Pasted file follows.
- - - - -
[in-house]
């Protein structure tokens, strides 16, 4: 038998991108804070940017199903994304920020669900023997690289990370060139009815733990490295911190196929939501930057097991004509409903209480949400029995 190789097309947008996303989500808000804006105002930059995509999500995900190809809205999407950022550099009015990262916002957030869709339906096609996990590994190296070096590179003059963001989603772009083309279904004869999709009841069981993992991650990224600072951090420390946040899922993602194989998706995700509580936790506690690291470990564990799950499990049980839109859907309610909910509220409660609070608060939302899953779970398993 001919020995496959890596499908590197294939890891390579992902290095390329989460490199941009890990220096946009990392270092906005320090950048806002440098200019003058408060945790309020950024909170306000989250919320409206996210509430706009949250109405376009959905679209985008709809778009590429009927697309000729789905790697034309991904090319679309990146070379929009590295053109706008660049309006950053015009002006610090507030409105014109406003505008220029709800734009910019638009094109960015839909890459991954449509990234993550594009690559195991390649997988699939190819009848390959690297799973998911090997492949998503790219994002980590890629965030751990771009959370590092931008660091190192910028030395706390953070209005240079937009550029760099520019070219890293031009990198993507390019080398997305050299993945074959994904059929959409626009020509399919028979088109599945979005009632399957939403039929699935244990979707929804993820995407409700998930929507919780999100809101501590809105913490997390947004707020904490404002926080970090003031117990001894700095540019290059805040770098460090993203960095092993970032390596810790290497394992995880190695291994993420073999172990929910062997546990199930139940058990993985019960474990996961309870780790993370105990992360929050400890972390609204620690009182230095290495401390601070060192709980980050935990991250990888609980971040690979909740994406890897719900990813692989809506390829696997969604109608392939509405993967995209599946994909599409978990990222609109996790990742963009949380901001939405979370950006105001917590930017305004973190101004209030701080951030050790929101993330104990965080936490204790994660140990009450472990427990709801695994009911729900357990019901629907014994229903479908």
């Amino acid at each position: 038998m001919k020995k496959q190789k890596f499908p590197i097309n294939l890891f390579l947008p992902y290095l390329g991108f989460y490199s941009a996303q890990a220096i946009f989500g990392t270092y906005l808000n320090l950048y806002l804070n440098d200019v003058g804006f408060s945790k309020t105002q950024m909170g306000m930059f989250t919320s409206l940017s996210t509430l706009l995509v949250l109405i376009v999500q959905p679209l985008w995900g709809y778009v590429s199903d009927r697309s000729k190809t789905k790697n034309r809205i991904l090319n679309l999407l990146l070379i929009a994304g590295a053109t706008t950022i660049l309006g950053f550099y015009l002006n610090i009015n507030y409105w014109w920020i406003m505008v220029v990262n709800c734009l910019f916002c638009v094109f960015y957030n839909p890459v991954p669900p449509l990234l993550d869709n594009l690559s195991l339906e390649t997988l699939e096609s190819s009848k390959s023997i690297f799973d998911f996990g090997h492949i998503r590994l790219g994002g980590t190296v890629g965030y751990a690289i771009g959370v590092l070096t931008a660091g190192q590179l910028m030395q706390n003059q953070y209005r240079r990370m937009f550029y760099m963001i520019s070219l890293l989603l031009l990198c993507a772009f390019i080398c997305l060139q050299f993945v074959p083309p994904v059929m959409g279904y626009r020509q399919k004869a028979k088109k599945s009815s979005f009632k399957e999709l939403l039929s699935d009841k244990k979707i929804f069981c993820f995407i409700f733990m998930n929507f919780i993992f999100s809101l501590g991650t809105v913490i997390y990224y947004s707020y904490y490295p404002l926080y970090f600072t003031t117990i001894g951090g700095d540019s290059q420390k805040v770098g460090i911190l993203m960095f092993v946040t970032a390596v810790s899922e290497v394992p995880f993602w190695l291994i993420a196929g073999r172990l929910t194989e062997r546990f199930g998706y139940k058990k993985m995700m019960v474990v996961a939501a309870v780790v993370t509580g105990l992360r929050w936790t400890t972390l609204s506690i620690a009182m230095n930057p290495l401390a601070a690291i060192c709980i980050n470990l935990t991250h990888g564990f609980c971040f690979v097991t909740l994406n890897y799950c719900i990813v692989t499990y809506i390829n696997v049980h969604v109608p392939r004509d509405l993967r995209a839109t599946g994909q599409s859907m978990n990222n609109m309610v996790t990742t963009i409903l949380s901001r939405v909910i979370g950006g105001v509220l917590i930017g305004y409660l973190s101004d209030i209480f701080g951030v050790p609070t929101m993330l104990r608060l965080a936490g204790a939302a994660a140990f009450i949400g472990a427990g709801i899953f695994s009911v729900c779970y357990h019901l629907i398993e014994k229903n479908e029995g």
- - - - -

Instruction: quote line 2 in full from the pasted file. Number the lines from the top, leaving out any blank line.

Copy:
């Protein structure tokens, strides 16, 4: 038998991108804070940017199903994304920020669900023997690289990370060139009815733990490295911190196929939501930057097991004509409903209480949400029995 190789097309947008996303989500808000804006105002930059995509999500995900190809809205999407950022550099009015990262916002957030869709339906096609996990590994190296070096590179003059963001989603772009083309279904004869999709009841069981993992991650990224600072951090420390946040899922993602194989998706995700509580936790506690690291470990564990799950499990049980839109859907309610909910509220409660609070608060939302899953779970398993 001919020995496959890596499908590197294939890891390579992902290095390329989460490199941009890990220096946009990392270092906005320090950048806002440098200019003058408060945790309020950024909170306000989250919320409206996210509430706009949250109405376009959905679209985008709809778009590429009927697309000729789905790697034309991904090319679309990146070379929009590295053109706008660049309006950053015009002006610090507030409105014109406003505008220029709800734009910019638009094109960015839909890459991954449509990234993550594009690559195991390649997988699939190819009848390959690297799973998911090997492949998503790219994002980590890629965030751990771009959370590092931008660091190192910028030395706390953070209005240079937009550029760099520019070219890293031009990198993507390019080398997305050299993945074959994904059929959409626009020509399919028979088109599945979005009632399957939403039929699935244990979707929804993820995407409700998930929507919780999100809101501590809105913490997390947004707020904490404002926080970090003031117990001894700095540019290059805040770098460090993203960095092993970032390596810790290497394992995880190695291994993420073999172990929910062997546990199930139940058990993985019960474990996961309870780790993370105990992360929050400890972390609204620690009182230095290495401390601070060192709980980050935990991250990888609980971040690979909740994406890897719900990813692989809506390829696997969604109608392939509405993967995209599946994909599409978990990222609109996790990742963009949380901001939405979370950006105001917590930017305004973190101004209030701080951030050790929101993330104990965080936490204790994660140990009450472990427990709801695994009911729900357990019901629907014994229903479908």